Wednesday, November 25, 2009

Money for Nothing

A few years ago I had a call on my mobile.

I was in a meeting at the time and expecting a call about some work I was doing for our accounts department, so I took the call and was momentarily thrown by somebody talking about refunding bank charges. I eventually twigged that it wasn't anything to do with work, but it was actually somebody offering to reclaim everything that my bank had ever charged me.

The only problem was that I had never had any bank charges.

The cold calling salesperson on the other end of the line was a little thrown by this as this case obviously wasn't covered in her carefully prepared script, so I told her again that I hadn't ever had any unauthorised overdrafts, bank letters or missed any loan payments, and eventually she took the hint and gave up.

I've had a couple of periods of unemployment in my life during the recessions of the late 80s and early 90s, so I've always been cautious with money, being wary of loans, never spending more than I've got and always paying off my credit card every month by direct debit. I probably missed out on the 80s housing boom by not wanting to commit to a bigger mortgage than I could comfortably afford at the time, even though the financial advisors at the estate agents were trying to push self certified products where you effectively lie about your income in the hope that your wages will go up before the interest rate does.

The bank story today has annoyed me though, with the impression I get being that people are expecting to be let off paying back money they've borrowed. Don't get me wrong - I think the banks are greedy and money grubbing, and they must carry a huge responsibility for the current crisis, but there's a principle at stake here. If you are going to borrow money then you'd better be damn sure that you can pay it back and take account of what might happen if you lose your job or fall ill. If a credit deal looks too good to be true, then it probably is. Always read the small print and the charges before signing anything.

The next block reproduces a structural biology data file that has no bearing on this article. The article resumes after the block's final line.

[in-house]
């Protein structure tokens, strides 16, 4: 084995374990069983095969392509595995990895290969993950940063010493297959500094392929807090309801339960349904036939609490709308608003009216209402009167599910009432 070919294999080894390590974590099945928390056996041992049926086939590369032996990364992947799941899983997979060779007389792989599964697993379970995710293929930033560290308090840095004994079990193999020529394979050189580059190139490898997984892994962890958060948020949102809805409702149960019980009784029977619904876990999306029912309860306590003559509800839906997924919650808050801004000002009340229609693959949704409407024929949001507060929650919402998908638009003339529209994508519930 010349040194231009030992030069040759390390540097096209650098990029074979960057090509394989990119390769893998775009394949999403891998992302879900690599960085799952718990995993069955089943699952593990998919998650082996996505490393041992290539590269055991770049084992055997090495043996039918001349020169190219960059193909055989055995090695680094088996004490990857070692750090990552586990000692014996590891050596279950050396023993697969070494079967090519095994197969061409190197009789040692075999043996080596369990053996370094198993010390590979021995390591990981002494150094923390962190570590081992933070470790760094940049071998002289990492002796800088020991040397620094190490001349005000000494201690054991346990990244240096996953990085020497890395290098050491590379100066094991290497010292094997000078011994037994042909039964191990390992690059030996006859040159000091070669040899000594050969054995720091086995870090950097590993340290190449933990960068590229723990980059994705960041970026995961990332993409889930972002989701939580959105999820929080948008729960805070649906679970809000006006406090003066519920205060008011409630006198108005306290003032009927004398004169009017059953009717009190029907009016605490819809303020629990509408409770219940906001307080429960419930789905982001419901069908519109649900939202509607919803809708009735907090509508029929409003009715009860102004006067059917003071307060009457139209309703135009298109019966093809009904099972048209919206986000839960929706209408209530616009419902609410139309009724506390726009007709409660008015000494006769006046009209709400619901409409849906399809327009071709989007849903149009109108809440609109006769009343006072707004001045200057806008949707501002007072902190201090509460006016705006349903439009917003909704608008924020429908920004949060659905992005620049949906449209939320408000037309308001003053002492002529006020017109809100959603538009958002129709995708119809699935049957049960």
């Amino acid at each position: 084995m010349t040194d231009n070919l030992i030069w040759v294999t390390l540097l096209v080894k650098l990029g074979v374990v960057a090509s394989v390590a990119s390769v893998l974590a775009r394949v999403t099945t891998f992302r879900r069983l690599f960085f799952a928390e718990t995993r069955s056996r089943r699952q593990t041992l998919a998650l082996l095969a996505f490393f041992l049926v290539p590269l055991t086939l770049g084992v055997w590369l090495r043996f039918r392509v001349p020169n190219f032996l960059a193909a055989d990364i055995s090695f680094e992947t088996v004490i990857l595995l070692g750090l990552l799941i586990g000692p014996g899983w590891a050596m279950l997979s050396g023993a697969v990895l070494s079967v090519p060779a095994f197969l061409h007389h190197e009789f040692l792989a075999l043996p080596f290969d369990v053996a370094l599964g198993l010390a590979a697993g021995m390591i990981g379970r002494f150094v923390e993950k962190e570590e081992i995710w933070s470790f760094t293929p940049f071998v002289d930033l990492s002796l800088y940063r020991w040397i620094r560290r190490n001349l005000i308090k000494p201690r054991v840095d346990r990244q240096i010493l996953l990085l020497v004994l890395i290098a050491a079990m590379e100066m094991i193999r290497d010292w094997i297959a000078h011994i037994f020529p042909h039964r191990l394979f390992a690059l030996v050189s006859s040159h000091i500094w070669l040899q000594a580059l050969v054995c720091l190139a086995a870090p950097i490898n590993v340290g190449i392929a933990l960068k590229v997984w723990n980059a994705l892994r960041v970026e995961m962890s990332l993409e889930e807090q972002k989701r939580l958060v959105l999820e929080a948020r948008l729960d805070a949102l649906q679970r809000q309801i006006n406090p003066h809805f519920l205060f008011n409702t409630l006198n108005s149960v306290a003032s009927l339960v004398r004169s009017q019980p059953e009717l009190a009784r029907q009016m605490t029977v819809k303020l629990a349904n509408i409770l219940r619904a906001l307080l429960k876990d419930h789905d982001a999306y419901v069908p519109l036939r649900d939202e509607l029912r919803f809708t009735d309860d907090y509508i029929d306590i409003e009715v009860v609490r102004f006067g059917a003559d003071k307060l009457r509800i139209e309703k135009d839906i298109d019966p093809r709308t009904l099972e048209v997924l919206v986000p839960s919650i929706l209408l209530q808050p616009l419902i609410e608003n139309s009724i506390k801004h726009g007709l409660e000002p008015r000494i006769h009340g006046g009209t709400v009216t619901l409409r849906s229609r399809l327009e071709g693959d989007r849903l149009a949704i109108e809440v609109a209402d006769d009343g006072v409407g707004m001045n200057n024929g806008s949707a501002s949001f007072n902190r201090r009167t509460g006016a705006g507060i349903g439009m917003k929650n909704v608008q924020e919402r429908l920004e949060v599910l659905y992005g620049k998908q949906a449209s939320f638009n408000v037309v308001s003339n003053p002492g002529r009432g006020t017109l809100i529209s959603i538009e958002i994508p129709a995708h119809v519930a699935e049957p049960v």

Working out a budget is not rocket science - most bills can be anticipated or set at fixed monthly amounts, and it is always a good idea to leave extra money for emergencies rather than always spending it. If you run out of money before the next payday then something has gone seriously wrong somewhere. If the worst comes to the worst, that's what the safety net of social security is supposed to be there for.

I don't know. Should I have spent up in the 90s and taken out big loans to pay for holidays and flashy cars and maxed out multiple credit cards buying nice things? If had, would I feel justified in asking for a bail out now?

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